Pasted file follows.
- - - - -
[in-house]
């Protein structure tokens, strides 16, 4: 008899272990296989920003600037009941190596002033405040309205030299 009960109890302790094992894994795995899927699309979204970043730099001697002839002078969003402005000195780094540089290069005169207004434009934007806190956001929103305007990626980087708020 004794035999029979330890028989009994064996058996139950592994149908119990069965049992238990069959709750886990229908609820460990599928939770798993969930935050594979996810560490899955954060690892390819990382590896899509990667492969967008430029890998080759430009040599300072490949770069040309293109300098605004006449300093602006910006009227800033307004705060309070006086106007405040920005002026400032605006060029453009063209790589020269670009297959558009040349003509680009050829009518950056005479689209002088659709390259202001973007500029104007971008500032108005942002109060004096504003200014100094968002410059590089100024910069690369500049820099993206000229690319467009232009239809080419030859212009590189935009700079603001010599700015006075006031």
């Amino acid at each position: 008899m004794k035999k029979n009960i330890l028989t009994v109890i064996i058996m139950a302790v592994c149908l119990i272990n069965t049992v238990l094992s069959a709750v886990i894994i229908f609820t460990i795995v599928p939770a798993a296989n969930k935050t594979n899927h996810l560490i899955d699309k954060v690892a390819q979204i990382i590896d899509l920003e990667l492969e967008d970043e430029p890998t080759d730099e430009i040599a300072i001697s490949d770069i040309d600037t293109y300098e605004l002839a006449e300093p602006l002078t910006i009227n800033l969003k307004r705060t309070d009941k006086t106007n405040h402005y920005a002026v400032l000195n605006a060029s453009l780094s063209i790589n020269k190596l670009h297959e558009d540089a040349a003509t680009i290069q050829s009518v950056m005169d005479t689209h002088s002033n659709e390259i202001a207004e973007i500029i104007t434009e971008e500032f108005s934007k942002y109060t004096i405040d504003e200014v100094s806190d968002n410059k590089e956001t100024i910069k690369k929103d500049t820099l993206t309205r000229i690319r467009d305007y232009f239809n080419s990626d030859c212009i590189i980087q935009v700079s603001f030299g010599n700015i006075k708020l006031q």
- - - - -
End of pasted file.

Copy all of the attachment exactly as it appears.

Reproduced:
[in-house]
């Protein structure tokens, strides 16, 4: 008899272990296989920003600037009941190596002033405040309205030299 009960109890302790094992894994795995899927699309979204970043730099001697002839002078969003402005000195780094540089290069005169207004434009934007806190956001929103305007990626980087708020 004794035999029979330890028989009994064996058996139950592994149908119990069965049992238990069959709750886990229908609820460990599928939770798993969930935050594979996810560490899955954060690892390819990382590896899509990667492969967008430029890998080759430009040599300072490949770069040309293109300098605004006449300093602006910006009227800033307004705060309070006086106007405040920005002026400032605006060029453009063209790589020269670009297959558009040349003509680009050829009518950056005479689209002088659709390259202001973007500029104007971008500032108005942002109060004096504003200014100094968002410059590089100024910069690369500049820099993206000229690319467009232009239809080419030859212009590189935009700079603001010599700015006075006031």
């Amino acid at each position: 008899m004794k035999k029979n009960i330890l028989t009994v109890i064996i058996m139950a302790v592994c149908l119990i272990n069965t049992v238990l094992s069959a709750v886990i894994i229908f609820t460990i795995v599928p939770a798993a296989n969930k935050t594979n899927h996810l560490i899955d699309k954060v690892a390819q979204i990382i590896d899509l920003e990667l492969e967008d970043e430029p890998t080759d730099e430009i040599a300072i001697s490949d770069i040309d600037t293109y300098e605004l002839a006449e300093p602006l002078t910006i009227n800033l969003k307004r705060t309070d009941k006086t106007n405040h402005y920005a002026v400032l000195n605006a060029s453009l780094s063209i790589n020269k190596l670009h297959e558009d540089a040349a003509t680009i290069q050829s009518v950056m005169d005479t689209h002088s002033n659709e390259i202001a207004e973007i500029i104007t434009e971008e500032f108005s934007k942002y109060t004096i405040d504003e200014v100094s806190d968002n410059k590089e956001t100024i910069k690369k929103d500049t820099l993206t309205r000229i690319r467009d305007y232009f239809n080419s990626d030859c212009i590189i980087q935009v700079s603001f030299g010599n700015i006075k708020l006031q």